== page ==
Posted on April 29, 2015 by iMFdirect
By Jonathan D. Ostry, Atish R. Ghosh, and Mahvash S. Qureshi
There has been a remarkable increase in financial flows to frontier economies from private sources which, in relation to their economic size, are now on par with those to emerging economies (see chart).
Filed under: Africa, Asia, Economic Crisis, Economic outlook, Economic research, Emerging Markets, growth, IMF, International Monetary Fund, Low-income countries | Tagged: Bangladesh, Brazil, BRICs, capital flows, central bank, China, emerging market, frontier economies, Ghana, India, inflation, interest rates, monetary policy, Russia, U.S. interest rates, Uganda, Zambia | Leave a comment »
Posted on November 27, 2013 by iMFdirect
By Martin Kaufman and Mercedes García-Escribano
(Version in Español and Português)
Since the early 2000s, Brazil’s economy has grown at a robust clip, with growth in 2010 reaching 7.5 percent—its strongest in a quarter of a century. A key pillar of its hard-won economic success has been sound economic policies and the adoption of far-reaching social programs, which resulted in a substantial decline in poverty.
In the last couple of years Brazil’s growth slowed down. Although other emerging market economies experienced a similar slowdown, the growth outturns in Brazil were particularly disappointing. And the measures taken to stimulate the economy did not produce a sustained recovery. This is because unleashing sustained growth in Brazil requires measures geared not at stimulating domestic demand but at changing the composition of demand towards investment and at increasing productivity.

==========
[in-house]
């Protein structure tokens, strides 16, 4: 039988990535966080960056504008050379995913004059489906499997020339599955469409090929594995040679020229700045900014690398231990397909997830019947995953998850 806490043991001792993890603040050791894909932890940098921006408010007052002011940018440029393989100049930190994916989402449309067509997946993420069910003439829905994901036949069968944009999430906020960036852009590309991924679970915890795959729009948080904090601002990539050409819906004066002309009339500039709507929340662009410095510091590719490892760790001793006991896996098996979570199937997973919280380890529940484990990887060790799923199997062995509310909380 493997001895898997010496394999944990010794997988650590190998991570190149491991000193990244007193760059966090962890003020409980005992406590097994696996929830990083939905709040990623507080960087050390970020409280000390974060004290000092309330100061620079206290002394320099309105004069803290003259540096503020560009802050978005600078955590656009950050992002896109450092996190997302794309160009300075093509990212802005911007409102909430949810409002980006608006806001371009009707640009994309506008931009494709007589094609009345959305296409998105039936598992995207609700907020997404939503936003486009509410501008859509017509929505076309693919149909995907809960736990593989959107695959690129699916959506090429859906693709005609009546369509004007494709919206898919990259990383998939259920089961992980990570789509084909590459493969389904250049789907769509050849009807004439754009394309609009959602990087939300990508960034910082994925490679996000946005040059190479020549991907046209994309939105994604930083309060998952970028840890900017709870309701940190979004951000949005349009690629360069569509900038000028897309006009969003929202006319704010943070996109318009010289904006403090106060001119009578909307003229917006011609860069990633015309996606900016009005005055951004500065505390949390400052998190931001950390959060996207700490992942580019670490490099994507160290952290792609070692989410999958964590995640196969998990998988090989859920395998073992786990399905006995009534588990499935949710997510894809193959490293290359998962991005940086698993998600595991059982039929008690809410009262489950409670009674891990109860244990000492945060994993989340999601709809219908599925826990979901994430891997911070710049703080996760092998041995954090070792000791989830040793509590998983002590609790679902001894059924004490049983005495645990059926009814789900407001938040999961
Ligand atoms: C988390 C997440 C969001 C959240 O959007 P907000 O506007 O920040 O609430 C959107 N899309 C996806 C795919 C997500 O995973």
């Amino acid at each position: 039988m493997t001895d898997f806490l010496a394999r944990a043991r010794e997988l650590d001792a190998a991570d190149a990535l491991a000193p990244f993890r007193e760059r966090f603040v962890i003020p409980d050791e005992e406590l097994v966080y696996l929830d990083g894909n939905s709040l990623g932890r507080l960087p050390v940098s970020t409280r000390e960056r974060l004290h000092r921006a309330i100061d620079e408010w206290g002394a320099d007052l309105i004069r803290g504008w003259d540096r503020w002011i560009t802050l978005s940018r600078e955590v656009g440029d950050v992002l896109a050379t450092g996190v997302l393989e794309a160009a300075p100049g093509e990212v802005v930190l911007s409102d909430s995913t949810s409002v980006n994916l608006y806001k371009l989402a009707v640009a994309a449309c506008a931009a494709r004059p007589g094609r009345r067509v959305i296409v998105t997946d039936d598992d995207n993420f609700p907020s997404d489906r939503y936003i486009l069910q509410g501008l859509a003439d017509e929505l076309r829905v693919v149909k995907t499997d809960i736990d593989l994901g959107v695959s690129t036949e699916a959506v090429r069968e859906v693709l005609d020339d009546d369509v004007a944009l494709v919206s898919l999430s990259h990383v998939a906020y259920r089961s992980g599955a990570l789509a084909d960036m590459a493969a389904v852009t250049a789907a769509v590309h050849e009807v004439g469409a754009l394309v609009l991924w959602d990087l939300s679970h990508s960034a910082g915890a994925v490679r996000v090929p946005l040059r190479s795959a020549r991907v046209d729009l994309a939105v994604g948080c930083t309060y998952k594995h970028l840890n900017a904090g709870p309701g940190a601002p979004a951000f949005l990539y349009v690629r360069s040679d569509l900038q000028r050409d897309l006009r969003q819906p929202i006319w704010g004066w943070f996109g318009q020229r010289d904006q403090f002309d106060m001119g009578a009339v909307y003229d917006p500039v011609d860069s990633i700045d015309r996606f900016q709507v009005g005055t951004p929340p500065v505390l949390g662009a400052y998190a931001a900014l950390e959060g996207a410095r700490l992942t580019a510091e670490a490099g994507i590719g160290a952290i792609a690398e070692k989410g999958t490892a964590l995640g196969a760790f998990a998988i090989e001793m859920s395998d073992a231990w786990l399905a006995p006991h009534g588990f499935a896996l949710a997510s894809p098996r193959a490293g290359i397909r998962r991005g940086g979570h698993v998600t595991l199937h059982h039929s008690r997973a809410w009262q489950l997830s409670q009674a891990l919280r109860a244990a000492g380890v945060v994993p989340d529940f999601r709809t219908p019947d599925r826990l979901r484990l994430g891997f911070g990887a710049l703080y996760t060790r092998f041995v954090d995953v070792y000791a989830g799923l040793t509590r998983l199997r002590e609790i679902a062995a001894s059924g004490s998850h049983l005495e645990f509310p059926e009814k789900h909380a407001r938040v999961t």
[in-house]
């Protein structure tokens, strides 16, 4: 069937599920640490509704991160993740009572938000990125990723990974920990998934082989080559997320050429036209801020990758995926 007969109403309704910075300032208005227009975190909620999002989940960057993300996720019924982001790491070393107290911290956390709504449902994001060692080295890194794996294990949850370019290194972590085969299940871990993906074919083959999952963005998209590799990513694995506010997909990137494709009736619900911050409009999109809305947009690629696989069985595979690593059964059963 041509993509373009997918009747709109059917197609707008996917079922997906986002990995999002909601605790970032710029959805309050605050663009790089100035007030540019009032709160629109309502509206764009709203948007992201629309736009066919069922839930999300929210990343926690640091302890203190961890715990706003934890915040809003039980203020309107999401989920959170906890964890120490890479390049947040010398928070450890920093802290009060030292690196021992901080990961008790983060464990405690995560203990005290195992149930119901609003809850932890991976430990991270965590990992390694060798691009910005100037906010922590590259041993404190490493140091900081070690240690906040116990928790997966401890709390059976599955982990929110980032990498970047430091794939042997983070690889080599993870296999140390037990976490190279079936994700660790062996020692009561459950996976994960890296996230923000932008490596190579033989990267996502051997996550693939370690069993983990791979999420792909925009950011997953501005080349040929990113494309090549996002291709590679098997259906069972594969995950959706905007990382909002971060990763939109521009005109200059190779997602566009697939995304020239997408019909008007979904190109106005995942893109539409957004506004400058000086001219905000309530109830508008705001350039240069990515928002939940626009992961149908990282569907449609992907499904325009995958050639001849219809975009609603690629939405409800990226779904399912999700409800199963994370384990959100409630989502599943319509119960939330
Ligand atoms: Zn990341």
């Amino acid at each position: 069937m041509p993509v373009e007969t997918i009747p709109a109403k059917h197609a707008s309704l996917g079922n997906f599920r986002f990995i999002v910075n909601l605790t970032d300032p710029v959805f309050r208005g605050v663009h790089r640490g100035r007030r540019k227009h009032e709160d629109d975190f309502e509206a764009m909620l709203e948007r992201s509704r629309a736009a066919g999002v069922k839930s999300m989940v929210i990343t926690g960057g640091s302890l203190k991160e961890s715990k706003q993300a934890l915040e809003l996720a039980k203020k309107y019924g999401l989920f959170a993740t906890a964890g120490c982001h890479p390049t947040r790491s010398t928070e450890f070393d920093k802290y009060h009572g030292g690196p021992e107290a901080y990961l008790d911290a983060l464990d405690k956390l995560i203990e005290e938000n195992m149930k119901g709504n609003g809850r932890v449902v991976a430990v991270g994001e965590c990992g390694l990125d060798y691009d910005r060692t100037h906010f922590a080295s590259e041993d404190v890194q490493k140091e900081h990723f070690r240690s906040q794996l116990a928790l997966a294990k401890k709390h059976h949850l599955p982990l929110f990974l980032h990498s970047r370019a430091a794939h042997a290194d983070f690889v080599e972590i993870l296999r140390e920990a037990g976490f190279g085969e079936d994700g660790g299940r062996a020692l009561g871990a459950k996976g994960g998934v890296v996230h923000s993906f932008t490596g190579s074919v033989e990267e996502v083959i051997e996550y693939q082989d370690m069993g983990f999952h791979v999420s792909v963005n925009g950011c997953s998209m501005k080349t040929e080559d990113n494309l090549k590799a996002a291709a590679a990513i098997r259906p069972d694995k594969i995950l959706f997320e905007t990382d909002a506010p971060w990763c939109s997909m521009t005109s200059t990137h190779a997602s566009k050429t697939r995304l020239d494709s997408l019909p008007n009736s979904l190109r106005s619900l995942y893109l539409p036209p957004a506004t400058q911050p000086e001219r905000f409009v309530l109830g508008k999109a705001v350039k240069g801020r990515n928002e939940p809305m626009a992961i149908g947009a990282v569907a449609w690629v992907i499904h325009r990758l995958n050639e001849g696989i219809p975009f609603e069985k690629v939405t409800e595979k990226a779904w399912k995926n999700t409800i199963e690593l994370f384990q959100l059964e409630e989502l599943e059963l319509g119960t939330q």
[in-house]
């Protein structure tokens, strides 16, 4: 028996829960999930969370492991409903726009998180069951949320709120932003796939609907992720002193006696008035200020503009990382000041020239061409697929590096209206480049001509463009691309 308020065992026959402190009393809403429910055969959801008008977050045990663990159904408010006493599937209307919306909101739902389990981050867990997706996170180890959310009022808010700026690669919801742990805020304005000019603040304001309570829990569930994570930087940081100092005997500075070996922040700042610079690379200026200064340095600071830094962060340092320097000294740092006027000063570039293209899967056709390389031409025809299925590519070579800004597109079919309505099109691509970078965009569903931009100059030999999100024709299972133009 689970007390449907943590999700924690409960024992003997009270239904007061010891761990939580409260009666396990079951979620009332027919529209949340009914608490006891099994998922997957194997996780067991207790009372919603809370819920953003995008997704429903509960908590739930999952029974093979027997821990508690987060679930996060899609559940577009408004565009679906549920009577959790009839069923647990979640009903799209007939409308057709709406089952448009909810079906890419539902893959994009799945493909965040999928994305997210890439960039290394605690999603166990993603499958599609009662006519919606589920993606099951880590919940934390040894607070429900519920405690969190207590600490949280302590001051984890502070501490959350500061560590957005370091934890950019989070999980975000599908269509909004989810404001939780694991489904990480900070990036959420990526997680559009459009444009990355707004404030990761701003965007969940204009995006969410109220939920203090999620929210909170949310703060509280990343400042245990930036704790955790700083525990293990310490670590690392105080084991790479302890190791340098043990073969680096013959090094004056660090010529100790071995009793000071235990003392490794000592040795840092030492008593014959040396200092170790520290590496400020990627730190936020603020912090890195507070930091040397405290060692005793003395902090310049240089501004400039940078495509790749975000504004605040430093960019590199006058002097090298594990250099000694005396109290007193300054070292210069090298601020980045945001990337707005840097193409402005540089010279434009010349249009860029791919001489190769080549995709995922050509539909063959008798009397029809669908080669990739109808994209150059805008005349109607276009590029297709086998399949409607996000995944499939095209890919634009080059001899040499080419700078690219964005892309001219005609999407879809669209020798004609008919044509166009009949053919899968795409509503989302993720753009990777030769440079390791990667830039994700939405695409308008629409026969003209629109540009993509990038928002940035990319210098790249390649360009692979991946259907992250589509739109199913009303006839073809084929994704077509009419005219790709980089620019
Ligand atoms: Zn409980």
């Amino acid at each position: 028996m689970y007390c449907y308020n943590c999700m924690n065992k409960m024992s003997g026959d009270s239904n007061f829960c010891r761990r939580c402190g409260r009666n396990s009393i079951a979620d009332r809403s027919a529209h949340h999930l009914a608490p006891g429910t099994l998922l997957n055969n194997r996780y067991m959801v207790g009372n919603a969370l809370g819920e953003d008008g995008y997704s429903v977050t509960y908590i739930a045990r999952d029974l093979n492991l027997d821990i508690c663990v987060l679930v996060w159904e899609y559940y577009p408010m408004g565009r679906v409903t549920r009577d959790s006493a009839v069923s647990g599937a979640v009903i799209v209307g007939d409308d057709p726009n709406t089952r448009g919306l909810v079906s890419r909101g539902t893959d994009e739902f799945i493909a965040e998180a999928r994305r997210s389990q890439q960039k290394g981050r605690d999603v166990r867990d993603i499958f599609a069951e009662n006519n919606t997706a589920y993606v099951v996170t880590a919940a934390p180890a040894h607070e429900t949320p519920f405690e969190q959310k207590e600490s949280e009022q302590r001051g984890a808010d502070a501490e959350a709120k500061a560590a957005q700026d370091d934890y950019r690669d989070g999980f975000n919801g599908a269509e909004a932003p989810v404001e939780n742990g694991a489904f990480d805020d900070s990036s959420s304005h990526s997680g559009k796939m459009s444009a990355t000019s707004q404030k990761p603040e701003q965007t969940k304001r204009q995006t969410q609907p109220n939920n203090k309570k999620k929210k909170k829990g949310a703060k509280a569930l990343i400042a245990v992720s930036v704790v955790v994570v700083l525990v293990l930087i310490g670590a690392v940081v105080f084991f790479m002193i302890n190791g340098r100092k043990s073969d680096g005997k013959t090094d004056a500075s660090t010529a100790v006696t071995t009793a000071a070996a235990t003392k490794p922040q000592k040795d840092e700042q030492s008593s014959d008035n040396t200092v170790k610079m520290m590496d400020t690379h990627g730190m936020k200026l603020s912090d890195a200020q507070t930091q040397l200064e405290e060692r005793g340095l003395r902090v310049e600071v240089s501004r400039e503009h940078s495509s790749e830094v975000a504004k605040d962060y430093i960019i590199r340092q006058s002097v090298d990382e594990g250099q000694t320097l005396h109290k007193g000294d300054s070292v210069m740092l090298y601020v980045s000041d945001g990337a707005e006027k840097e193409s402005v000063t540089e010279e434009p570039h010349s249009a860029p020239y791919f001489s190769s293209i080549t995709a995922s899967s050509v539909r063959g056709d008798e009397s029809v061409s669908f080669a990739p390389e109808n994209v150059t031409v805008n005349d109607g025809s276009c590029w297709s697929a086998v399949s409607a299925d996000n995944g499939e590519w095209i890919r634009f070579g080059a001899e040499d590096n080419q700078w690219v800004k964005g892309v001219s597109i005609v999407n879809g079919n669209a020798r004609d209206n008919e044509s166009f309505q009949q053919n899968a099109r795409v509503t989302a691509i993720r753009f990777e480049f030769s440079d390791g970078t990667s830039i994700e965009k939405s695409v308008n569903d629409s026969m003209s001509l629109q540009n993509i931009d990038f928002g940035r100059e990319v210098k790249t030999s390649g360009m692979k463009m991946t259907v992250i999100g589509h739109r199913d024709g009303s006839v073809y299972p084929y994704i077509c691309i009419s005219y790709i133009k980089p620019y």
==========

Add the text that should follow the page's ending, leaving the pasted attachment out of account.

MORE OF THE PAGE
Filed under: Advanced Economies, Economic outlook, Economic research, Emerging Markets, Español, Finance, Fiscal policy, growth, IMF, International Monetary Fund, Latin America, Português, Public debt | Tagged: Article IV, Brazil, BRICs, fiscal consolidation, infrastructure, macroeconomic policy, recovery, unemployment | Leave a comment »
Posted on May 9, 2011 by iMFdirect
By Dominique Desruelle and Catherine Pattillo
(Versions in 中文, Português, Español, Русский)
The so-called BRIC nations—Brazil, Russia, India and China—could be a game changer for how low-income countries build their economic futures.
The growing economic and financial reach of the BRICs has seen them become a new source of growth for low-income countries (LICs).
LIC-BRIC ties—particularly trade, investment and development financing—have surged over the past decade. And the relationship could take on even more prominence after the global financial crisis, with stronger growth in the BRICs and their demand for LIC exports helping to buffer against sluggish demand in most advanced economies.
The potential benefits from LIC-BRIC ties are enormous.
But, so too are challenges and risks that must be managed if the LIC-BRIC relationship to support durable and balanced growth in LICs. Continue reading
Filed under: Emerging Markets, growth, International Monetary Fund, Low-income countries | Tagged: balanced and sustainable growth, Brazil, BRICs, China, commercial financing, commodity trap, concessional lending, development financing, government debt, growth drivers, India, infrastructure development, investment, investment financing, macroeconomic stability, manufacturing, Russia, structural changes, tax incentives, trade, trade preferences, transparency | 5 Comments »